The San Francisco Opera Guild is coming to George McParland Annex School.
The guild’s in-class program called Sing a Story 2015 will be entertaining and educating the first graders attending the Annex branch of the elementary school on April 13. The purpose of this first-ever SF Opera visit is to expose the students to the opera as an art form.
“The program is very interactive. The artist will show up with a whole bag of props and costumes,” explained Opera Guild education administrator Kelly Dewees.
The artist who will be appearing at the McParland Annex is Jason Sarten, a baritone who has sung in Opera Chorus and has had lead roles in small opera companies in the Bay Area. The Opera Guild has several artists working in its in-class program.
“We’re working in about 75 schools this spring, mostly in the Bay Area because our artists are based in the Bay Area,” Dewees said.
A school located past the Altamont into the valley such as McParland is a rare occurrence, and was made possible by the fact artist Jason lives not too far from Manteca, she explained.
To take part in this educational program, schools are charged a minimum fee of $135 per classroom. However, “we do offer scholarships,” said Dewees. For the McParland program, the school is paying for one class, with one class being underwritten by a friend of McParland School, Florence McConnell, who not only happens to be a neighbor of the Annex School but is also one of the Opera Guild’s volunteer docents.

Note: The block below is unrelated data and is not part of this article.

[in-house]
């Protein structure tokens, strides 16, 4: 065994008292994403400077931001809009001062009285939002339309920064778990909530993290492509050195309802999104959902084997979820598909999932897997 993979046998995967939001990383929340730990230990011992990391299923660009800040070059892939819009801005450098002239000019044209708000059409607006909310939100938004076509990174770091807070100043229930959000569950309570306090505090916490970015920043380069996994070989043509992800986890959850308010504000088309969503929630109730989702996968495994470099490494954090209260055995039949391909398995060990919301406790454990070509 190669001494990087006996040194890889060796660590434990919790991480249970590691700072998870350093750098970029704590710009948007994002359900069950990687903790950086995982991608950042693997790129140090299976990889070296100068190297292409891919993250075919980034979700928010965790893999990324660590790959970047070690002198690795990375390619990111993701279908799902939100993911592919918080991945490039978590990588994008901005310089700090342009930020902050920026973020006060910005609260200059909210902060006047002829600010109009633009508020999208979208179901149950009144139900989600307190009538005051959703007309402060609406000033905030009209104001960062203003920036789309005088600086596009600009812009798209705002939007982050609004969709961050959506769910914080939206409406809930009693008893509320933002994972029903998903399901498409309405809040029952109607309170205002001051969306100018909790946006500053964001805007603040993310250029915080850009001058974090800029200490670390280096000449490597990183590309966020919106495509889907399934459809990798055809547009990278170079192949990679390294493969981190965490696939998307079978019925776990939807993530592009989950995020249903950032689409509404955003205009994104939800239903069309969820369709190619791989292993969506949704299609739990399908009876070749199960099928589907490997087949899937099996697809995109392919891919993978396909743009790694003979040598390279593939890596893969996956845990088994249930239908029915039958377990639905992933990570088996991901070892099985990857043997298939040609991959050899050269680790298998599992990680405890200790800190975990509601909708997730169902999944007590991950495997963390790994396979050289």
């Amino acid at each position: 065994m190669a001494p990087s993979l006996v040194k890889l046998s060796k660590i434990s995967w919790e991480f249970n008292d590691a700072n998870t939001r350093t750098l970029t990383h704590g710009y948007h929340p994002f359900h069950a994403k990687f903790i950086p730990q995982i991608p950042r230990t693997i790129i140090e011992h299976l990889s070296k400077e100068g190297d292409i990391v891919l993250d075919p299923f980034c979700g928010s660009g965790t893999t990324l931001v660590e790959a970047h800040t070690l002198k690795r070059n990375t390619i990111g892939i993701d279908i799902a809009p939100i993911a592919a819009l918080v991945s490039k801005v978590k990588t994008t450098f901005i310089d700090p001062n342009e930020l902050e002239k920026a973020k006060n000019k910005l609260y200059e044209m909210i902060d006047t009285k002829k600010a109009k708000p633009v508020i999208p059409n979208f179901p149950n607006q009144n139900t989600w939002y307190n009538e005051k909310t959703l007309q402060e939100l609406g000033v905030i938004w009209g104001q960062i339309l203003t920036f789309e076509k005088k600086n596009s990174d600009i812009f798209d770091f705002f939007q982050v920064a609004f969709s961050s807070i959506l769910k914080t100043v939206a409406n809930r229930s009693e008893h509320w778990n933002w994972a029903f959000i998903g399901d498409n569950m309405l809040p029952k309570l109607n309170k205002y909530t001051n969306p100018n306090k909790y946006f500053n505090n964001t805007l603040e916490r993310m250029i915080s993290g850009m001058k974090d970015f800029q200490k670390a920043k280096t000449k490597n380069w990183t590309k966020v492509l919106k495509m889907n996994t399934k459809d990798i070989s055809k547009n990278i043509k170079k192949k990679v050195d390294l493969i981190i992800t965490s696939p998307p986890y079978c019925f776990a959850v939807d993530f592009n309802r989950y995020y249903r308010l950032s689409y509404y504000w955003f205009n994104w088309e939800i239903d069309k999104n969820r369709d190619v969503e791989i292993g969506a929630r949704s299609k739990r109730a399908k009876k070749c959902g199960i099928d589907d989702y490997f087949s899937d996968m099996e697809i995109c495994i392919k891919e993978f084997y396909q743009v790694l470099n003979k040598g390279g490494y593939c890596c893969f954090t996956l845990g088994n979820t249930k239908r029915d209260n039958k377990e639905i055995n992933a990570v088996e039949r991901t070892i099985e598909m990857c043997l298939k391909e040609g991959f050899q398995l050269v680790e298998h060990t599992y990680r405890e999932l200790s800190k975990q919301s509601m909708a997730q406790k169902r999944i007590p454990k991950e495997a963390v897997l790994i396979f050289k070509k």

The guild also has another in-class program going on in the fall for fourth to eighth graders which also involve professional artists who work for the guild. The spring program runs from January to April.
Baritone Sarten will present the Opera Guild program to McParland Annex’s first graders only. He will be telling the “Magic Flute” story and will be teaching the students “some singing and some movement.
“Every single child will have an opportunity to play a part in the (classroom) opera. There will be lots of costumes. We make these little costumes especially for them. They will have a chance to wear them. They get to be the characters. They’ll put on a classroom show but they don’t have any lines to remember. The artist will be telling the story. It’s really fun,” Dewees said, explaining how the 45-minute presentations will be performed in the classroom.
The San Francisco Opera and the San Francisco Opera Guild both provide education programs for students, educators, and adults, according to the guild’s website. Founded by Gaetano Merola and incorporated in 1923, the opera company’s first performance, La Boheme, took place in September of that year in the San Francisco Civic Auditorium conducted by Merola.